Big Pharma Succeeds Against Price Controls

     (CN) – A federal judge invalidated price controls imposed on so-called “orphan drugs” used to treat conditions other than those for which the drug was created.
     An orphan drug is a pharmaceutical developed to treat a rare medical condition that affects fewer than 200,000 people, and often comes with a steep price tag. Since drugmakers might see such a consumer base as too small to warrant the research, the U.S. government gives offers incentives for orphan-drug development.
     The U.S. Department of Health and Human Services (HHS) meanwhile uses the 340B program to give hospitals that serve low-income patients discounts on drugs.
     Having previously imposed use-based price controls on orphan drugs, HHS issued a rule in July 2013 that imposed price controls through the 340B program on “orphan drugs” when prescribed for “off-label” uses.
     Finding the rule onerous, a trade group called the Pharmaceutical Research and Manufacturers of America (PhRMA)filed a federal complaint in Washington against HHS, Secretary Sylvia Burwell and HHS Administrator Mary Wakefield.
     U.S. District Judge Rudolph Contreras found for PhRMA in 2014 and vacated the rule, holding that the agency had “acted beyond the bounds of its statutory authority.”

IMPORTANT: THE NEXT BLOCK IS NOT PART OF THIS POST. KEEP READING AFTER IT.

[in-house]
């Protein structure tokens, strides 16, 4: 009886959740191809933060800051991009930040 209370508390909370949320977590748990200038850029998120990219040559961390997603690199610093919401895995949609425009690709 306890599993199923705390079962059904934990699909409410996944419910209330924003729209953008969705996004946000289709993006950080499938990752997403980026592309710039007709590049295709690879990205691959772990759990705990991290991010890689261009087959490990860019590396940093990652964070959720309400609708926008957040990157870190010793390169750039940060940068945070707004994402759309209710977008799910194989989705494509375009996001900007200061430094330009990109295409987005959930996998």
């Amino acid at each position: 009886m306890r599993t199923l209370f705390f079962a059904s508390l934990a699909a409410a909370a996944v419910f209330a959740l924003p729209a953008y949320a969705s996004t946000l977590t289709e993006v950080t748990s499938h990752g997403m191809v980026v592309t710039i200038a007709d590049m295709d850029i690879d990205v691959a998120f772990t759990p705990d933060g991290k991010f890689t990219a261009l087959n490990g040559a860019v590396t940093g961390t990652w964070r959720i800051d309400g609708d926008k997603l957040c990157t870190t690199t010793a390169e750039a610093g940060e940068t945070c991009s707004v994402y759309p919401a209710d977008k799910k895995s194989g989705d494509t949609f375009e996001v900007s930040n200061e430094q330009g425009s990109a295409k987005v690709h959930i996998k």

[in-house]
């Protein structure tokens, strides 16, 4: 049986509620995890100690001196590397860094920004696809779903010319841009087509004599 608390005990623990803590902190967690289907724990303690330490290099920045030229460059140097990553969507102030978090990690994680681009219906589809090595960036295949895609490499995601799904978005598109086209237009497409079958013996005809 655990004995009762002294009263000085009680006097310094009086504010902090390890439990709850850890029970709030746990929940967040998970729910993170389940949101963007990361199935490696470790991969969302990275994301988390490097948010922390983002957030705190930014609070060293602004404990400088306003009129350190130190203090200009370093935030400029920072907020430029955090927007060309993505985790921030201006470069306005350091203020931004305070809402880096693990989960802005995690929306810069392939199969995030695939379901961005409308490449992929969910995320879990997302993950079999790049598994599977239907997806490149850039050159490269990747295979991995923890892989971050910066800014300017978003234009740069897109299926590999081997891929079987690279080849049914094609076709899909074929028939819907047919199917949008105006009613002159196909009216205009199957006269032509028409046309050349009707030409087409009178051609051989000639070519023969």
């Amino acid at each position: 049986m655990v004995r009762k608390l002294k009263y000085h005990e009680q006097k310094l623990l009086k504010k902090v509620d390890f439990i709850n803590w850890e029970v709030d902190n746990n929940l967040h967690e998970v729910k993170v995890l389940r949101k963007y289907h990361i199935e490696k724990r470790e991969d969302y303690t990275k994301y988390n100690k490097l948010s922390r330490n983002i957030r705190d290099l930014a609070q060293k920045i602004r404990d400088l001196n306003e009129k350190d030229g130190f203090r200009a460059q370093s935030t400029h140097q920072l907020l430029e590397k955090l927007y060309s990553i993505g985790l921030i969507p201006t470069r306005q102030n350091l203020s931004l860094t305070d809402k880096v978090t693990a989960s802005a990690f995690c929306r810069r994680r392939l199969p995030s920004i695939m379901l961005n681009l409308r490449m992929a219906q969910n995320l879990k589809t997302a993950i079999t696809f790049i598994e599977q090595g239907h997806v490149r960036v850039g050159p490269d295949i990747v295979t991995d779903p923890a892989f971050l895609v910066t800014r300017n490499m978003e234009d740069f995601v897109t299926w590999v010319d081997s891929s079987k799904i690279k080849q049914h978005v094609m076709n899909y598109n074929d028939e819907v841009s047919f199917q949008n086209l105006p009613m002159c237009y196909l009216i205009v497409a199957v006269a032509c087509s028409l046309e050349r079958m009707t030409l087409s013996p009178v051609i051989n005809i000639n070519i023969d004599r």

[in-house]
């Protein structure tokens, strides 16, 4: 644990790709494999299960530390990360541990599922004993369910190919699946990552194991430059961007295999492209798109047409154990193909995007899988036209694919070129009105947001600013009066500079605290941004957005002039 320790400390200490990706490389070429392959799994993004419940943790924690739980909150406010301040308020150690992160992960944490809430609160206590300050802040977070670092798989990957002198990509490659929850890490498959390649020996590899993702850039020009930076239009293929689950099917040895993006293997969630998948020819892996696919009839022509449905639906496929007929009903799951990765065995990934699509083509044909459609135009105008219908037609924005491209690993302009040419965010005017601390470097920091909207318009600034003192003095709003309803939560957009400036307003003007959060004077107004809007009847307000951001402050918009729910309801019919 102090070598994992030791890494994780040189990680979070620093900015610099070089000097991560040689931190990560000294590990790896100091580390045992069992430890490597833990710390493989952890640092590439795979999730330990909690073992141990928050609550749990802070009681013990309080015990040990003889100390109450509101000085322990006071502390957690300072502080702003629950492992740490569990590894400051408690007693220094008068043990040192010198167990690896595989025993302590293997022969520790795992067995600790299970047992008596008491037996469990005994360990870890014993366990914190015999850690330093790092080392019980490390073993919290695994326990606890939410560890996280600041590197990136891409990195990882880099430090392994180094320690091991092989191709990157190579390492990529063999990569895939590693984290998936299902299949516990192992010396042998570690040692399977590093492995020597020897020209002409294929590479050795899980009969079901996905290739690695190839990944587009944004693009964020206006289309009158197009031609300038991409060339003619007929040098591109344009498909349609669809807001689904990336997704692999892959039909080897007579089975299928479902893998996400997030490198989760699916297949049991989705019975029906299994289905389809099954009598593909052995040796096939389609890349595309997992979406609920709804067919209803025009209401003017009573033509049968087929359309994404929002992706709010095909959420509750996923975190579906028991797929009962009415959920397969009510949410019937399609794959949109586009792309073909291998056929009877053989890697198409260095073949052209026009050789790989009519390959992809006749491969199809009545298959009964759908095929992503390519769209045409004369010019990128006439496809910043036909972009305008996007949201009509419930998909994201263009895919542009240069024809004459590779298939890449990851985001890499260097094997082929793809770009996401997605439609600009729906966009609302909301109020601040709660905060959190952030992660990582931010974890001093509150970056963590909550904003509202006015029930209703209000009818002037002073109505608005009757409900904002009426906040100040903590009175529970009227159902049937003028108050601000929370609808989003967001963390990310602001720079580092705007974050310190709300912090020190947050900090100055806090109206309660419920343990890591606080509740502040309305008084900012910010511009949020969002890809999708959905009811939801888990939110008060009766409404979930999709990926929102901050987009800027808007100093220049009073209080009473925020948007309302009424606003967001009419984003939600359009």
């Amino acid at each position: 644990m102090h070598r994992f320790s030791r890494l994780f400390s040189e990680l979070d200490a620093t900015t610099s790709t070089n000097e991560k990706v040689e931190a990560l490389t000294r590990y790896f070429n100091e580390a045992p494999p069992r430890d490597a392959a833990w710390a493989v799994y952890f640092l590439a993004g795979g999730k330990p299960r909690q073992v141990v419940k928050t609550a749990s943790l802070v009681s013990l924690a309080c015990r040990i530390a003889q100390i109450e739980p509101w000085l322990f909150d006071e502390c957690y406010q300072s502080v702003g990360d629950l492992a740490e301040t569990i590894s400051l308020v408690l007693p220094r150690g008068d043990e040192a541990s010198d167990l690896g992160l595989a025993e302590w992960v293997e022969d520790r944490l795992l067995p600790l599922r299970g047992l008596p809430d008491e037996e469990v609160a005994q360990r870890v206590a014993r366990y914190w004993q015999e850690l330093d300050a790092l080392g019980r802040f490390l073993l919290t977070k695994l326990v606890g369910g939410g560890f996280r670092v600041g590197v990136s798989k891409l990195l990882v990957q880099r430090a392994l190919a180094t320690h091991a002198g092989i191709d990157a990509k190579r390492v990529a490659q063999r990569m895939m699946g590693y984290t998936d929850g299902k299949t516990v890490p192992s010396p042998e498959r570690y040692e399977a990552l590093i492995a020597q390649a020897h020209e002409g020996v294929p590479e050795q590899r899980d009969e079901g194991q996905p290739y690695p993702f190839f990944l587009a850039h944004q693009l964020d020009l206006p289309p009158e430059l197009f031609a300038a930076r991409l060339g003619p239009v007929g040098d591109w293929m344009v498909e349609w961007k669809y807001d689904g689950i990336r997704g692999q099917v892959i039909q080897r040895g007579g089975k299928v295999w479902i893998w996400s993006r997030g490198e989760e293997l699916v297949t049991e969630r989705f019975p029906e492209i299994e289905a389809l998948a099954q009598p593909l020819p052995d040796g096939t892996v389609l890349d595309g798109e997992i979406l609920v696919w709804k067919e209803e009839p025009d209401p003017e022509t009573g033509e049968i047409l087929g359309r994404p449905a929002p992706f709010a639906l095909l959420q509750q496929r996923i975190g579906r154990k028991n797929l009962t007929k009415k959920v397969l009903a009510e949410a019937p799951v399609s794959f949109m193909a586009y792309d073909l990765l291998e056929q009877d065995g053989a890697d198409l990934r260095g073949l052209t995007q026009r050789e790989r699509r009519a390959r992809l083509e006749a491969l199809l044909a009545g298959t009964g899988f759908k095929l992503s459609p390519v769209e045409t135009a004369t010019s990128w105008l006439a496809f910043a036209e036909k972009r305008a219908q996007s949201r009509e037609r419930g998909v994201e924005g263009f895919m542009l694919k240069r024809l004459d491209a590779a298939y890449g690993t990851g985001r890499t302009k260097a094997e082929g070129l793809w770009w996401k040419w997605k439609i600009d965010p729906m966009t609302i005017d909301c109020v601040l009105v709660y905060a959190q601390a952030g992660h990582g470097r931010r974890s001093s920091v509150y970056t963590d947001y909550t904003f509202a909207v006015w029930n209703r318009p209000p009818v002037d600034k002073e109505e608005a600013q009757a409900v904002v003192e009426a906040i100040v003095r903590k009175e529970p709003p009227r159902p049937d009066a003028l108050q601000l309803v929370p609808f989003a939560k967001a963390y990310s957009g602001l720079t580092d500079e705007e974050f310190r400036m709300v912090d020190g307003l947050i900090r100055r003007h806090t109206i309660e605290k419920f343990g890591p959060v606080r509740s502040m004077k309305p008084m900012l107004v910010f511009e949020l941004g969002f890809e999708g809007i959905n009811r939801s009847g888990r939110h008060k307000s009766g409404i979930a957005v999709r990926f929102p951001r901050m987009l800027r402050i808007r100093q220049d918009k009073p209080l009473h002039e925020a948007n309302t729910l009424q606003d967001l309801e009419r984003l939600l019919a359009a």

PhRMA complained, however, that HHS failed to take the ruling to heart. Two months after the court’s ruling, HHS issued an interpretive rule that required manufacturers to reimburse 340B hospitals when the orphan drug is prescribed for an “off-label” use.
     PhRMA contended that the interpretive rule is substantively the same as the version the court vacated.
     Contreras again found for the trade group on Thursday, and vacated the agency’s rule.
     “Because the term ‘a drug designated … for a rare disease or condition’ in section 340B(e), as construed with reference to related statutory provisions, unambiguously indicates that Congress intended to exclude all drugs carrying an orphan-designation from 340B Program eligibility for the newly added entities, the court concludes that HHS’s interpretive rule is contrary to the plain language of the statute,” the judge said.
     The court acknowledged that the language of the statute is “somewhat curious, and might be more difficult to reconcile with the generally-stated goal of the 340B program,” which seeks to improve access for low-income patients to high-priced drugs.
     But “Congress’s chosen statutory language evidences that it struck a different balance and it is simply ‘not for [this Court] to rewrite the statute,'” Contreras concluded.

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